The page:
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Are future physics discoveries properly categorized as non-standard? They are not, in this site. Discoveries from new experiments is how the present "mainstream physics" expands its theories and any discovery is allowed. View the g-2 discussion here. https://physics.stackexchange.com/questions/362960/experimental-g2-measurement?r=SearchResults&...


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Given these premises, are future physics discoveries properly categorized as non-standard? And precisely how do you propose we determine which of the completely whacko theories and the vaguely plausible theories might turn out to have some practical use in the future? Most scientists do not even live long enough to see their theories completely validated or ...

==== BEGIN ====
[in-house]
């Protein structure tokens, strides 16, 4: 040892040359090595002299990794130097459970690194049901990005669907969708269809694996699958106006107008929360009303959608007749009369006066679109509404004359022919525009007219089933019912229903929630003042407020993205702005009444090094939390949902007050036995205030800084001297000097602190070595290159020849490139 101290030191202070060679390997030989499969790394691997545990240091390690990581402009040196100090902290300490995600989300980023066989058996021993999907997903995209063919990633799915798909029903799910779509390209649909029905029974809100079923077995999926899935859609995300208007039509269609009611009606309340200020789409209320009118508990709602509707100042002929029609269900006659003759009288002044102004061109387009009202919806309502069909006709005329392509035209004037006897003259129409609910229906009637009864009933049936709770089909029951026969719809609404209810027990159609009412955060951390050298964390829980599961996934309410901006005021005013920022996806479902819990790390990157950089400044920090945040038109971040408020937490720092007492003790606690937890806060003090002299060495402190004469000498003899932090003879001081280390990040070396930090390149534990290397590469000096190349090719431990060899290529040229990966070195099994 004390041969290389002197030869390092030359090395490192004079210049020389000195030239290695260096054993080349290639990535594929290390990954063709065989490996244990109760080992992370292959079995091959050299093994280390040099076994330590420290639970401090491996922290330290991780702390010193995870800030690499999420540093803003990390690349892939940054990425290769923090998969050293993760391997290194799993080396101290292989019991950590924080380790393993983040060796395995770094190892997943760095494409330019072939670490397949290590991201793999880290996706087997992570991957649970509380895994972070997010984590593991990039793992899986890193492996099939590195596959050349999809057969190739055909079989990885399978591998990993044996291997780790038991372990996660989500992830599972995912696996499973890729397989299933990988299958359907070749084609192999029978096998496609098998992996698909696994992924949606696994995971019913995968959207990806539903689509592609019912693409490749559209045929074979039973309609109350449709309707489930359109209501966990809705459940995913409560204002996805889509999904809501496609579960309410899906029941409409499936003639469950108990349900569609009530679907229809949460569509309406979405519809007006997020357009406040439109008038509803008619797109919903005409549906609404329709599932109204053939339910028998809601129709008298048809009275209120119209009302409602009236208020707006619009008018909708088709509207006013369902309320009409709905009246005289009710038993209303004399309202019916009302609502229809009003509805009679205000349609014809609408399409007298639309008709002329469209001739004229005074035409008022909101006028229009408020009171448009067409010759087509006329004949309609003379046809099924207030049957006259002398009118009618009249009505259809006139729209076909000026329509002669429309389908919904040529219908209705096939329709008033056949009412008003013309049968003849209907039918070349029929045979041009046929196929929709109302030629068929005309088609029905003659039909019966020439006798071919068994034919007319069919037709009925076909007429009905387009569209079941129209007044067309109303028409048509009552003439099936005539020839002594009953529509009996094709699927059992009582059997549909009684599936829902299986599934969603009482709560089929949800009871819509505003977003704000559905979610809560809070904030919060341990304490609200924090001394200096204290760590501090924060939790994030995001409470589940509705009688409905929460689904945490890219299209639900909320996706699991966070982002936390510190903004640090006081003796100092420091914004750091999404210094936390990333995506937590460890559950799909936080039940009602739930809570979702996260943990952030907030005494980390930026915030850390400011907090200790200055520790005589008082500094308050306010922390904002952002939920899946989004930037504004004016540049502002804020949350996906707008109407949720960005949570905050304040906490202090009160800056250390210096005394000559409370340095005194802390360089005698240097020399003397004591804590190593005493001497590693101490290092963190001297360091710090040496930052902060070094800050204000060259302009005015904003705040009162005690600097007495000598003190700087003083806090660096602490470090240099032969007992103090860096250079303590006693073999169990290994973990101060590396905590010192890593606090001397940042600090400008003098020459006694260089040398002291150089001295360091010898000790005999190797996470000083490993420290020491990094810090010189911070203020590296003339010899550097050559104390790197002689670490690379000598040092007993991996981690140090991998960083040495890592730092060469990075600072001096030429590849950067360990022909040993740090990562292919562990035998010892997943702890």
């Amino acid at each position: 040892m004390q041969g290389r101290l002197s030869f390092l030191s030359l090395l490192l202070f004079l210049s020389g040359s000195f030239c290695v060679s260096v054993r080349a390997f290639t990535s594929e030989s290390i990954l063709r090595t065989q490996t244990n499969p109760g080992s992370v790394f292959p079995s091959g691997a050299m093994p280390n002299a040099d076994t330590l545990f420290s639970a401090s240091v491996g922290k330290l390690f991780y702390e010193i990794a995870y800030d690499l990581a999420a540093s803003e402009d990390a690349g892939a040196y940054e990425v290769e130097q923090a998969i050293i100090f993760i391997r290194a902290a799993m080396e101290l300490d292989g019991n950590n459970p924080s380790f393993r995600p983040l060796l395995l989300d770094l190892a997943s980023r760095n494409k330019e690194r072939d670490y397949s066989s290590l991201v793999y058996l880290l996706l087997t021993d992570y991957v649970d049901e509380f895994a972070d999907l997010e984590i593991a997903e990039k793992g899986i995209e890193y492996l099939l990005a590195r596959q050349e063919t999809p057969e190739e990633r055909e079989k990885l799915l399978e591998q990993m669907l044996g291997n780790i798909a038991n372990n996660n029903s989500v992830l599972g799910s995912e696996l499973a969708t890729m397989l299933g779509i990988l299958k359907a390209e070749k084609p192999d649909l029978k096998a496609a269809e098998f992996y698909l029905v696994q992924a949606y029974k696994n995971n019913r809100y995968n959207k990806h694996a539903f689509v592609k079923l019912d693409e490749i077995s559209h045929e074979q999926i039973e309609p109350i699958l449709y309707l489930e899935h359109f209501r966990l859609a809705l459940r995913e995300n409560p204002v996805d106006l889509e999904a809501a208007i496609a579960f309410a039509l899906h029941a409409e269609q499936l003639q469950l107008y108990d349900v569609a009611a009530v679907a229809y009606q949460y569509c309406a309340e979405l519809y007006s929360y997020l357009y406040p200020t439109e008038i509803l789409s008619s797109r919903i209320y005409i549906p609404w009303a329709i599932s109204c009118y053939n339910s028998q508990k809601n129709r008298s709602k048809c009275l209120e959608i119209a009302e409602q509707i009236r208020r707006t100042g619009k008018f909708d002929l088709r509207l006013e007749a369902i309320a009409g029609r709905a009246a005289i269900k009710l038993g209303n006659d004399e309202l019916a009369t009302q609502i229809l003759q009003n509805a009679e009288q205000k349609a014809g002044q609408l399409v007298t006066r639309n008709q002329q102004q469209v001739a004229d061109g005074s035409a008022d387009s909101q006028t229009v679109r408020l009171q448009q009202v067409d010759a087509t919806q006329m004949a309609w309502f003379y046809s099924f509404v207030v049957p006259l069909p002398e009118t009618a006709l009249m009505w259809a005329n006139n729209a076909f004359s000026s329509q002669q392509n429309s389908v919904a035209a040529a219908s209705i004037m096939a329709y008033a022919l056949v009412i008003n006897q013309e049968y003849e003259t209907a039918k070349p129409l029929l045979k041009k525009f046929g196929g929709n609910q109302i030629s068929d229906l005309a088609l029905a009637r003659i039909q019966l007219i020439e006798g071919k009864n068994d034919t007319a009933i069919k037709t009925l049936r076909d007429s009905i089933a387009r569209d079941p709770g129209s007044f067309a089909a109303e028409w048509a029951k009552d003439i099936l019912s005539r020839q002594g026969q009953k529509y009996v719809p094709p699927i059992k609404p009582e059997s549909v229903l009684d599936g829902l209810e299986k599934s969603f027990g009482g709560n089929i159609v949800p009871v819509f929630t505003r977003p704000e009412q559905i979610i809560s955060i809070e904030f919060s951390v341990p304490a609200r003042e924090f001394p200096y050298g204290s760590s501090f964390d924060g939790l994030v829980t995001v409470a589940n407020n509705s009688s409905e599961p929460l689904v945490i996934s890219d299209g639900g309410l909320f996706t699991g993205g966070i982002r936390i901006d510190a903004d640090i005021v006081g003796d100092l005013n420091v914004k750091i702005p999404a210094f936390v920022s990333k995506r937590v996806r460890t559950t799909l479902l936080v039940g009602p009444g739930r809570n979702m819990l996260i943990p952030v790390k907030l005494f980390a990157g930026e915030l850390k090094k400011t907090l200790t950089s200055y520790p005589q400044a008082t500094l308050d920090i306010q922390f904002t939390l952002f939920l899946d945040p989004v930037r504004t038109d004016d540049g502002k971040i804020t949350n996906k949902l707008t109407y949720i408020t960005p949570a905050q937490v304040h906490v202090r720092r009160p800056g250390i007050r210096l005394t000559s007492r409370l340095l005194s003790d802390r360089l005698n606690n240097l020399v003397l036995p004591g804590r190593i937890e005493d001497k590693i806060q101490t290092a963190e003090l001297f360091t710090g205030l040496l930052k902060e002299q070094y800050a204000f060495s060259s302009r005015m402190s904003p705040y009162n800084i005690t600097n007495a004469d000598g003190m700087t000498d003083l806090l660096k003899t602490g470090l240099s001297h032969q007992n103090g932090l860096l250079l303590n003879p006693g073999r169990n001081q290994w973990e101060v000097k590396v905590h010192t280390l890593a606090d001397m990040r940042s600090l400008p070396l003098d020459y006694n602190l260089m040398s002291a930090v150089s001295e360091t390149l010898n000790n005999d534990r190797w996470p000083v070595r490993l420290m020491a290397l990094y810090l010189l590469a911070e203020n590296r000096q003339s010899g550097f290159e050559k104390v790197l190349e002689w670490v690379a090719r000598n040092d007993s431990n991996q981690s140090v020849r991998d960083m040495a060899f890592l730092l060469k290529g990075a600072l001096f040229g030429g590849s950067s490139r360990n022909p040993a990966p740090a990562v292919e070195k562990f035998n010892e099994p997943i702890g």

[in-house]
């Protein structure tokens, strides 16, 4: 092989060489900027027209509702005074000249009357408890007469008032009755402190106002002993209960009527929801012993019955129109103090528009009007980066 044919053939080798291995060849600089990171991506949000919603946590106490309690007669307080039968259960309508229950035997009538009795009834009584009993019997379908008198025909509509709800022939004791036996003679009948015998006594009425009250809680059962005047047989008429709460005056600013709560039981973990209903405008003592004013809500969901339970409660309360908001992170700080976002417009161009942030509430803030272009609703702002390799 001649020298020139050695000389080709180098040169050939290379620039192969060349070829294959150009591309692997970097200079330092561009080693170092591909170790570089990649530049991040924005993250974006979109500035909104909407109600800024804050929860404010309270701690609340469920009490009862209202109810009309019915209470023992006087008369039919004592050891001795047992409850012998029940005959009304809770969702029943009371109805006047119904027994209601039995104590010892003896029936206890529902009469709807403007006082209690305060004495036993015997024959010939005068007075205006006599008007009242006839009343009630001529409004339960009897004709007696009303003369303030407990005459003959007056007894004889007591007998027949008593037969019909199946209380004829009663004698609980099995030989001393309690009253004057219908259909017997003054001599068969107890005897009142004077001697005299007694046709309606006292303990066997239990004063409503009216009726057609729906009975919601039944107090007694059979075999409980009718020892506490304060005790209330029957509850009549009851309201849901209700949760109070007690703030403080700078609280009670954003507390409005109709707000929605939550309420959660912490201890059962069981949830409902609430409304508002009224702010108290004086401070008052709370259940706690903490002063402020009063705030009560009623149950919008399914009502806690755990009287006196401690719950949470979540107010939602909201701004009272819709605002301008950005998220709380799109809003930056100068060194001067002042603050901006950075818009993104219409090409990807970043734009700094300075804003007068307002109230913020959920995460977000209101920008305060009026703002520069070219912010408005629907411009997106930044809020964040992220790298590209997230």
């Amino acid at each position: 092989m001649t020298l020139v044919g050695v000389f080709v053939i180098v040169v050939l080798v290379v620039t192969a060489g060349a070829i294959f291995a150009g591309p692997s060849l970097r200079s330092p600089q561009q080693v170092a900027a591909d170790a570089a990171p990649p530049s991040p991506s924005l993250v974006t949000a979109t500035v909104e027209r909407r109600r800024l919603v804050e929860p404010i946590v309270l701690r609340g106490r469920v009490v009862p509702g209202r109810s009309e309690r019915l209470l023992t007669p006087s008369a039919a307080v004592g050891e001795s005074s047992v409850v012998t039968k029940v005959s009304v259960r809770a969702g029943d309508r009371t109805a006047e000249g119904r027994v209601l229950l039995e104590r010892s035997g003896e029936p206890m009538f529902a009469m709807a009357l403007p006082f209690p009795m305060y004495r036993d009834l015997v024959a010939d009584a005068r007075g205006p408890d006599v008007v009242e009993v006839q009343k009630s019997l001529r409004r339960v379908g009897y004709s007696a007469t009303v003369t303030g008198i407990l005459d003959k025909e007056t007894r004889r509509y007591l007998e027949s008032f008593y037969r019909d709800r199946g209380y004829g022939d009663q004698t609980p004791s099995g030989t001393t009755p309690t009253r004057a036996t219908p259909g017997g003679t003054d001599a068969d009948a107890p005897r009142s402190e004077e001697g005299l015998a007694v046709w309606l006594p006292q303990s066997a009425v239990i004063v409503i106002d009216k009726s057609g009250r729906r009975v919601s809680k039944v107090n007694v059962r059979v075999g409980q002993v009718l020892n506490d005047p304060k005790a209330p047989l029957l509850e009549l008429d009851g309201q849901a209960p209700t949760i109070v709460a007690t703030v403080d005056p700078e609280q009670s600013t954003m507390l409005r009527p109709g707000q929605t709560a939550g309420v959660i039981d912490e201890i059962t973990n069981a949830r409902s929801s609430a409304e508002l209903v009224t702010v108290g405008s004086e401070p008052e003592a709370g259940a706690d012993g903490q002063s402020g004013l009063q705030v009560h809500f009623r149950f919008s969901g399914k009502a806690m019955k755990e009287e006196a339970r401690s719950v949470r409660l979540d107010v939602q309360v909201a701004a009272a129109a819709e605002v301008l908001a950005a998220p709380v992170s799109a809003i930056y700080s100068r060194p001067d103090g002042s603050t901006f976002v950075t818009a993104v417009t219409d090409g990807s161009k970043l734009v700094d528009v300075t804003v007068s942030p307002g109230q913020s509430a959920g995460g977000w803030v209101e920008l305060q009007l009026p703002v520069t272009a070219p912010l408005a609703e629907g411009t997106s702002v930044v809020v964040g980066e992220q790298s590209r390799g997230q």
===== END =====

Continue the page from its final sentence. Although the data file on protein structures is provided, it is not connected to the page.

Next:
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I will answer just the physics-related question here. "New discoveries in physics" typically means either 1) new data from experiments which unexpectedly (or not) furnish new verification of existing physics (for example, the Standard Model or special relativity), 2) new data from experiments containing discrepancies which hint at physics beyond (i....


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I voted to close the question (before I was a mod), and I have racked by brain to remember what I was thinking, but I just don't recall. I suspect that I read the question and misunderstood something—so that it just sounded "nutty" (as some of the above comments put it).


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